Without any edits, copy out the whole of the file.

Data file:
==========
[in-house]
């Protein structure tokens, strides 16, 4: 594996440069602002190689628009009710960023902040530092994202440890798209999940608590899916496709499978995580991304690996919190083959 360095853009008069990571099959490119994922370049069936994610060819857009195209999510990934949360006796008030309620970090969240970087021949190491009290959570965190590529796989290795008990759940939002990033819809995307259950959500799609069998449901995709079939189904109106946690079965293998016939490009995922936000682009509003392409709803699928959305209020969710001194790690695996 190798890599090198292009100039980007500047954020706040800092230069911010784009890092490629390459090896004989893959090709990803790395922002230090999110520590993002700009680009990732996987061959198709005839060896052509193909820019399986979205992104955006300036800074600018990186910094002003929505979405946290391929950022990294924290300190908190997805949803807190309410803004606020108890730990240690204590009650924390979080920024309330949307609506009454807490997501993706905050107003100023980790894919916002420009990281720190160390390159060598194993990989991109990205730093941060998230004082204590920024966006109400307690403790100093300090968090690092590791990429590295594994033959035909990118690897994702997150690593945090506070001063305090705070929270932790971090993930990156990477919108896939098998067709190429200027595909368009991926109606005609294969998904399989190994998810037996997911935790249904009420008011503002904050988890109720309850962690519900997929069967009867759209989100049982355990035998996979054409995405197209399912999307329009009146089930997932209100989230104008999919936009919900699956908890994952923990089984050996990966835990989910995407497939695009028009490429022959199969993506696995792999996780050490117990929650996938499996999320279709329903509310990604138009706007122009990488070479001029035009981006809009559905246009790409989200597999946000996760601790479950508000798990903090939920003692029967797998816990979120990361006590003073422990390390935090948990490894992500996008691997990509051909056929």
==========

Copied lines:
[in-house]
């Protein structure tokens, strides 16, 4: 594996440069602002190689628009009710960023902040530092994202440890798209999940608590899916496709499978995580991304690996919190083959 360095853009008069990571099959490119994922370049069936994610060819857009195209999510990934949360006796008030309620970090969240970087021949190491009290959570965190590529796989290795008990759940939002990033819809995307259950959500799609069998449901995709079939189904109106946690079965293998016939490009995922936000682009509003392409709803699928959305209020969710001194790690695996 190798890599090198292009100039980007500047954020706040800092230069911010784009890092490629390459090896004989893959090709990803790395922002230090999110520590993002700009680009990732996987061959198709005839060896052509193909820019399986979205992104955006300036800074600018990186910094002003929505979405946290391929950022990294924290300190908190997805949803807190309410803004606020108890730990240690204590009650924390979080920024309330949307609506009454807490997501993706905050107003100023980790894919916002420009990281720190160390390159060598194993990989991109990205730093941060998230004082204590920024966006109400307690403790100093300090968090690092590791990429590295594994033959035909990118690897994702997150690593945090506070001063305090705070929270932790971090993930990156990477919108896939098998067709190429200027595909368009991926109606005609294969998904399989190994998810037996997911935790249904009420008011503002904050988890109720309850962690519900997929069967009867759209989100049982355990035998996979054409995405197209399912999307329009009146089930997932209100989230104008999919936009919900699956908890994952923990089984050996990966835990989910995407497939695009028009490429022959199969993506696995792999996780050490117990929650996938499996999320279709329903509310990604138009706007122009990488070479001029035009981006809009559905246009790409989200597999946000996760601790479950508000798990903090939920003692029967797998816990979120990361006590003073422990390390935090948990490894992500996008691997990509051909056929």